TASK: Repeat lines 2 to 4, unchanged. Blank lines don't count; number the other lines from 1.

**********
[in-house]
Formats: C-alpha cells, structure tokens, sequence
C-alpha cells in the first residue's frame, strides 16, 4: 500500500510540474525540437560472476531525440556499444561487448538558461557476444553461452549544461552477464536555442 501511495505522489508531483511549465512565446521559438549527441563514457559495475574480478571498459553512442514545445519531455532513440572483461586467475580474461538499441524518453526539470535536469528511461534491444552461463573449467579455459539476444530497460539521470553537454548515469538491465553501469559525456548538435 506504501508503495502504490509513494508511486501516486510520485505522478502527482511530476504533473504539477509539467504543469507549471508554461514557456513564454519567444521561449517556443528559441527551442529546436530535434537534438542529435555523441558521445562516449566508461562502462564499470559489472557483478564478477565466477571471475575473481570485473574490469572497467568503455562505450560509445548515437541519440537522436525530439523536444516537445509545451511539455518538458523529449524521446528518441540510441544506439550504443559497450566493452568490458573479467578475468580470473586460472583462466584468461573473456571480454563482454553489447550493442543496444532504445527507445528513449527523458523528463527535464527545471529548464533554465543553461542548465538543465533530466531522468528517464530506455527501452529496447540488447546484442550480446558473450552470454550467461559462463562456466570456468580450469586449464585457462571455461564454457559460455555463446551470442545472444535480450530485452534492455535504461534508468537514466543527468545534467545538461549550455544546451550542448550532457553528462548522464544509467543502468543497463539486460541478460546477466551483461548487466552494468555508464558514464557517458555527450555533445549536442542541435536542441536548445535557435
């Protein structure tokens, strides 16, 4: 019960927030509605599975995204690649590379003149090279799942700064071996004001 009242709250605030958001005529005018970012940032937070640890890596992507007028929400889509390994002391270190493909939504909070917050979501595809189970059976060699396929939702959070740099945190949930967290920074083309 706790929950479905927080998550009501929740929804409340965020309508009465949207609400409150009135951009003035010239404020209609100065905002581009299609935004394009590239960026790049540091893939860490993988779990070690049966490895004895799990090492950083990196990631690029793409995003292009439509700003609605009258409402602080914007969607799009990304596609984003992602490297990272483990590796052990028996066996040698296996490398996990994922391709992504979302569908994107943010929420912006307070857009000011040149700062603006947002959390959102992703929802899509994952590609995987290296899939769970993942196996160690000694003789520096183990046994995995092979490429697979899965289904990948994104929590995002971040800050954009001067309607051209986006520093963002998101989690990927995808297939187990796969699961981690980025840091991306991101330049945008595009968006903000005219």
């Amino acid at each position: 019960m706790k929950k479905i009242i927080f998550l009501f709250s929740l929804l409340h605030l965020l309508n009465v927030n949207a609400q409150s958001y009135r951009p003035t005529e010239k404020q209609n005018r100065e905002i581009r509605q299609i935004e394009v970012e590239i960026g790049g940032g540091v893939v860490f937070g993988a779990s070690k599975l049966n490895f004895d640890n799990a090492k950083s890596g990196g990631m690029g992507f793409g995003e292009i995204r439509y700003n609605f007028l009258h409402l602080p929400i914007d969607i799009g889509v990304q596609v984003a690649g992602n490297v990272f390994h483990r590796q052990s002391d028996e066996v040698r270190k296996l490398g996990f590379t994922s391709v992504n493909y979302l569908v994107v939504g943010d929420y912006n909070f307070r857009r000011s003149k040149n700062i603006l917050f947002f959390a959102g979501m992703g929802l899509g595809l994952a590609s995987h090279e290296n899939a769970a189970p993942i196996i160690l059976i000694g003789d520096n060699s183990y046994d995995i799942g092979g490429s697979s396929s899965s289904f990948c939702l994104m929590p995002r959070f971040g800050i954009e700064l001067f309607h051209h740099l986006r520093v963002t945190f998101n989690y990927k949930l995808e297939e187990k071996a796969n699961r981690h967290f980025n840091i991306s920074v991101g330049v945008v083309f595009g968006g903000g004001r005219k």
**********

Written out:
Formats: C-alpha cells, structure tokens, sequence
C-alpha cells in the first residue's frame, strides 16, 4: 500500500510540474525540437560472476531525440556499444561487448538558461557476444553461452549544461552477464536555442 501511495505522489508531483511549465512565446521559438549527441563514457559495475574480478571498459553512442514545445519531455532513440572483461586467475580474461538499441524518453526539470535536469528511461534491444552461463573449467579455459539476444530497460539521470553537454548515469538491465553501469559525456548538435 506504501508503495502504490509513494508511486501516486510520485505522478502527482511530476504533473504539477509539467504543469507549471508554461514557456513564454519567444521561449517556443528559441527551442529546436530535434537534438542529435555523441558521445562516449566508461562502462564499470559489472557483478564478477565466477571471475575473481570485473574490469572497467568503455562505450560509445548515437541519440537522436525530439523536444516537445509545451511539455518538458523529449524521446528518441540510441544506439550504443559497450566493452568490458573479467578475468580470473586460472583462466584468461573473456571480454563482454553489447550493442543496444532504445527507445528513449527523458523528463527535464527545471529548464533554465543553461542548465538543465533530466531522468528517464530506455527501452529496447540488447546484442550480446558473450552470454550467461559462463562456466570456468580450469586449464585457462571455461564454457559460455555463446551470442545472444535480450530485452534492455535504461534508468537514466543527468545534467545538461549550455544546451550542448550532457553528462548522464544509467543502468543497463539486460541478460546477466551483461548487466552494468555508464558514464557517458555527450555533445549536442542541435536542441536548445535557435
């Protein structure tokens, strides 16, 4: 019960927030509605599975995204690649590379003149090279799942700064071996004001 009242709250605030958001005529005018970012940032937070640890890596992507007028929400889509390994002391270190493909939504909070917050979501595809189970059976060699396929939702959070740099945190949930967290920074083309 706790929950479905927080998550009501929740929804409340965020309508009465949207609400409150009135951009003035010239404020209609100065905002581009299609935004394009590239960026790049540091893939860490993988779990070690049966490895004895799990090492950083990196990631690029793409995003292009439509700003609605009258409402602080914007969607799009990304596609984003992602490297990272483990590796052990028996066996040698296996490398996990994922391709992504979302569908994107943010929420912006307070857009000011040149700062603006947002959390959102992703929802899509994952590609995987290296899939769970993942196996160690000694003789520096183990046994995995092979490429697979899965289904990948994104929590995002971040800050954009001067309607051209986006520093963002998101989690990927995808297939187990796969699961981690980025840091991306991101330049945008595009968006903000005219």